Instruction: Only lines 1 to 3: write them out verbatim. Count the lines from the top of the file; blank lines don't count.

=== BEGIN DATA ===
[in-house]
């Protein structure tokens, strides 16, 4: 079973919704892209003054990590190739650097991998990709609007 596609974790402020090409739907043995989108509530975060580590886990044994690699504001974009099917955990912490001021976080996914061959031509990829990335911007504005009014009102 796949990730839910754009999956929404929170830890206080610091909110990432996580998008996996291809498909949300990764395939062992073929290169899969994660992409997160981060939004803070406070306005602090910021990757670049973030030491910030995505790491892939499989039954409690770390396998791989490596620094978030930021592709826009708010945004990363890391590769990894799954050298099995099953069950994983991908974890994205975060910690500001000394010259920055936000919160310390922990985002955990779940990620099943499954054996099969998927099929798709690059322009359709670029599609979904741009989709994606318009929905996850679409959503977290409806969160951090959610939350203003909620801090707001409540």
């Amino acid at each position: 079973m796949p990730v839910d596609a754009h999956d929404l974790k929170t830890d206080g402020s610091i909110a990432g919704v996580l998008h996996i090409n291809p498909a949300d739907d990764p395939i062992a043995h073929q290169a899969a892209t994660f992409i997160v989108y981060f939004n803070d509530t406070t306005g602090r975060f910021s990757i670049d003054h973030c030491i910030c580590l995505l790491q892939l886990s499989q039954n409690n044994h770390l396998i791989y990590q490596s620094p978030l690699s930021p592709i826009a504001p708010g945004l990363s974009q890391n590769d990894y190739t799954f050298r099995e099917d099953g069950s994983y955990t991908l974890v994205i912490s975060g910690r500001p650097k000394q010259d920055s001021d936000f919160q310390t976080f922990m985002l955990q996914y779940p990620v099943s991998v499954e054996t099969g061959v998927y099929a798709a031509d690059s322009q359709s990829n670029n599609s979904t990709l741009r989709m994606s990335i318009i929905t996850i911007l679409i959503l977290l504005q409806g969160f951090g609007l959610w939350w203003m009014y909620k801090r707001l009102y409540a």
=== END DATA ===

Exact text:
[in-house]
């Protein structure tokens, strides 16, 4: 079973919704892209003054990590190739650097991998990709609007 596609974790402020090409739907043995989108509530975060580590886990044994690699504001974009099917955990912490001021976080996914061959031509990829990335911007504005009014009102 796949990730839910754009999956929404929170830890206080610091909110990432996580998008996996291809498909949300990764395939062992073929290169899969994660992409997160981060939004803070406070306005602090910021990757670049973030030491910030995505790491892939499989039954409690770390396998791989490596620094978030930021592709826009708010945004990363890391590769990894799954050298099995099953069950994983991908974890994205975060910690500001000394010259920055936000919160310390922990985002955990779940990620099943499954054996099969998927099929798709690059322009359709670029599609979904741009989709994606318009929905996850679409959503977290409806969160951090959610939350203003909620801090707001409540």
């Amino acid at each position: 079973m796949p990730v839910d596609a754009h999956d929404l974790k929170t830890d206080g402020s610091i909110a990432g919704v996580l998008h996996i090409n291809p498909a949300d739907d990764p395939i062992a043995h073929q290169a899969a892209t994660f992409i997160v989108y981060f939004n803070d509530t406070t306005g602090r975060f910021s990757i670049d003054h973030c030491i910030c580590l995505l790491q892939l886990s499989q039954n409690n044994h770390l396998i791989y990590q490596s620094p978030l690699s930021p592709i826009a504001p708010g945004l990363s974009q890391n590769d990894y190739t799954f050298r099995e099917d099953g069950s994983y955990t991908l974890v994205i912490s975060g910690r500001p650097k000394q010259d920055s001021d936000f919160q310390t976080f922990m985002l955990q996914y779940p990620v099943s991998v499954e054996t099969g061959v998927y099929a798709a031509d690059s322009q359709s990829n670029n599609s979904t990709l741009r989709m994606s990335i318009i929905t996850i911007l679409i959503l977290l504005q409806g969160f951090g609007l959610w939350w203003m009014y909620k801090r707001l009102y409540a």